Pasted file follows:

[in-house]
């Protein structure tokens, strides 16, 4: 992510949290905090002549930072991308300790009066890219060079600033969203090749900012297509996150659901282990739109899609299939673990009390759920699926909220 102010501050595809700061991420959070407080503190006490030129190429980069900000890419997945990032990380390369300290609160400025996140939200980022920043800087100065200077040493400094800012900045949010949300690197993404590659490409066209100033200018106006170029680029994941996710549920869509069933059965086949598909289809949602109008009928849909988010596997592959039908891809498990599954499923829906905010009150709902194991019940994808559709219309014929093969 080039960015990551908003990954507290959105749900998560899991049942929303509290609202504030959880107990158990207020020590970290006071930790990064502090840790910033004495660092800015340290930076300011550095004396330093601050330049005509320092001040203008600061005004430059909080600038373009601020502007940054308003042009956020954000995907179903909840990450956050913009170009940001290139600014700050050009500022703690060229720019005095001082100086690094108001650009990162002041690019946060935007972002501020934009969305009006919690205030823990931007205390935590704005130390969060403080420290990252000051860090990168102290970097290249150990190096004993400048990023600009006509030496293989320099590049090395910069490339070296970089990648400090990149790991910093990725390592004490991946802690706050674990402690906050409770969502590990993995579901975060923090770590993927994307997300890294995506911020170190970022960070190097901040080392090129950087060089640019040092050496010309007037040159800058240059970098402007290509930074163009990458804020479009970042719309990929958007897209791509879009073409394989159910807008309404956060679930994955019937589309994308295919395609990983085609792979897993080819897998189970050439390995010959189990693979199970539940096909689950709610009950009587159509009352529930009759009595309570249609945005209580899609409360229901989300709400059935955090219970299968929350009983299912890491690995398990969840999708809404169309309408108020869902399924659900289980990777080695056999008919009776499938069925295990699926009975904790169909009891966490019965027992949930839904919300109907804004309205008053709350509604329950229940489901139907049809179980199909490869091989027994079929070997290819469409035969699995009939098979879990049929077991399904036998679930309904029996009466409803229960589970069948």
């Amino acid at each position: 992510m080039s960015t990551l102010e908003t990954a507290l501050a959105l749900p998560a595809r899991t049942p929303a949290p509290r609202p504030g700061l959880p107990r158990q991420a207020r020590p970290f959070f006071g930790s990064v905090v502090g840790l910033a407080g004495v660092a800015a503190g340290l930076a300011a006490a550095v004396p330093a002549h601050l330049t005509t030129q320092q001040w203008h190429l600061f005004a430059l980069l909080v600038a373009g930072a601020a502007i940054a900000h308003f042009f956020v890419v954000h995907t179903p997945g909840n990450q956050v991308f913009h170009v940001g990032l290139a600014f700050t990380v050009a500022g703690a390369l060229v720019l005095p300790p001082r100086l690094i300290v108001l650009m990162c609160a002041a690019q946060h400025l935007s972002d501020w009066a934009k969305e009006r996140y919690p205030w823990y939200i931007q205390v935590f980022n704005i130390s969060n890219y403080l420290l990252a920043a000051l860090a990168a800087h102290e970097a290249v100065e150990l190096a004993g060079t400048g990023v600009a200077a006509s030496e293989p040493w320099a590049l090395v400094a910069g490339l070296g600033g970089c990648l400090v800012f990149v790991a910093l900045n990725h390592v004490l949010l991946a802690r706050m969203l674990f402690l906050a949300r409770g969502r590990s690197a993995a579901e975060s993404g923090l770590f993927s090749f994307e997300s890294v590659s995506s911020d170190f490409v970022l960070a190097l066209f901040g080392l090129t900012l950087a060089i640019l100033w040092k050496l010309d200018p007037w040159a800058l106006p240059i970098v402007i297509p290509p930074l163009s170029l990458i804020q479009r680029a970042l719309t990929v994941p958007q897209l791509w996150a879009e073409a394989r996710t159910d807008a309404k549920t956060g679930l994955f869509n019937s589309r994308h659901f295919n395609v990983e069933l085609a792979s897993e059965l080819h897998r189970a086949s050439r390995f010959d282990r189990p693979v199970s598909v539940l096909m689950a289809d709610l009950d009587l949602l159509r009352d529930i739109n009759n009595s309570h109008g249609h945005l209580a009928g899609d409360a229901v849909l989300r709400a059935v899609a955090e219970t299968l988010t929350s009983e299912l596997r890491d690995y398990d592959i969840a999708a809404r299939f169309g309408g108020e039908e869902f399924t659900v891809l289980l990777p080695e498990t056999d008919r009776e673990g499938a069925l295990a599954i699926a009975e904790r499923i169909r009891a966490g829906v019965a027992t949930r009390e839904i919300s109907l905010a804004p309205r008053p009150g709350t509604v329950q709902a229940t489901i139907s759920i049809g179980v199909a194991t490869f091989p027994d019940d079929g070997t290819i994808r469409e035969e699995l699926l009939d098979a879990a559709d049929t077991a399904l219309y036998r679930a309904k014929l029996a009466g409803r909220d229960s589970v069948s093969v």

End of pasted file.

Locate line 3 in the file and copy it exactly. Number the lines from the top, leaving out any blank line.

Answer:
């Amino acid at each position: 992510m080039s960015t990551l102010e908003t990954a507290l501050a959105l749900p998560a595809r899991t049942p929303a949290p509290r609202p504030g700061l959880p107990r158990q991420a207020r020590p970290f959070f006071g930790s990064v905090v502090g840790l910033a407080g004495v660092a800015a503190g340290l930076a300011a006490a550095v004396p330093a002549h601050l330049t005509t030129q320092q001040w203008h190429l600061f005004a430059l980069l909080v600038a373009g930072a601020a502007i940054a900000h308003f042009f956020v890419v954000h995907t179903p997945g909840n990450q956050v991308f913009h170009v940001g990032l290139a600014f700050t990380v050009a500022g703690a390369l060229v720019l005095p300790p001082r100086l690094i300290v108001l650009m990162c609160a002041a690019q946060h400025l935007s972002d501020w009066a934009k969305e009006r996140y919690p205030w823990y939200i931007q205390v935590f980022n704005i130390s969060n890219y403080l420290l990252a920043a000051l860090a990168a800087h102290e970097a290249v100065e150990l190096a004993g060079t400048g990023v600009a200077a006509s030496e293989p040493w320099a590049l090395v400094a910069g490339l070296g600033g970089c990648l400090v800012f990149v790991a910093l900045n990725h390592v004490l949010l991946a802690r706050m969203l674990f402690l906050a949300r409770g969502r590990s690197a993995a579901e975060s993404g923090l770590f993927s090749f994307e997300s890294v590659s995506s911020d170190f490409v970022l960070a190097l066209f901040g080392l090129t900012l950087a060089i640019l100033w040092k050496l010309d200018p007037w040159a800058l106006p240059i970098v402007i297509p290509p930074l163009s170029l990458i804020q479009r680029a970042l719309t990929v994941p958007q897209l791509w996150a879009e073409a394989r996710t159910d807008a309404k549920t956060g679930l994955f869509n019937s589309r994308h659901f295919n395609v990983e069933l085609a792979s897993e059965l080819h897998r189970a086949s050439r390995f010959d282990r189990p693979v199970s598909v539940l096909m689950a289809d709610l009950d009587l949602l159509r009352d529930i739109n009759n009595s309570h109008g249609h945005l209580a009928g899609d409360a229901v849909l989300r709400a059935v899609a955090e219970t299968l988010t929350s009983e299912l596997r890491d690995y398990d592959i969840a999708a809404r299939f169309g309408g108020e039908e869902f399924t659900v891809l289980l990777p080695e498990t056999d008919r009776e673990g499938a069925l295990a599954i699926a009975e904790r499923i169909r009891a966490g829906v019965a027992t949930r009390e839904i919300s109907l905010a804004p309205r008053p009150g709350t509604v329950q709902a229940t489901i139907s759920i049809g179980v199909a194991t490869f091989p027994d019940d079929g070997t290819i994808r469409e035969e699995l699926l009939d098979a879990a559709d049929t077991a399904l219309y036998r679930a309904k014929l029996a009466g409803r909220d229960s589970v069948s093969v």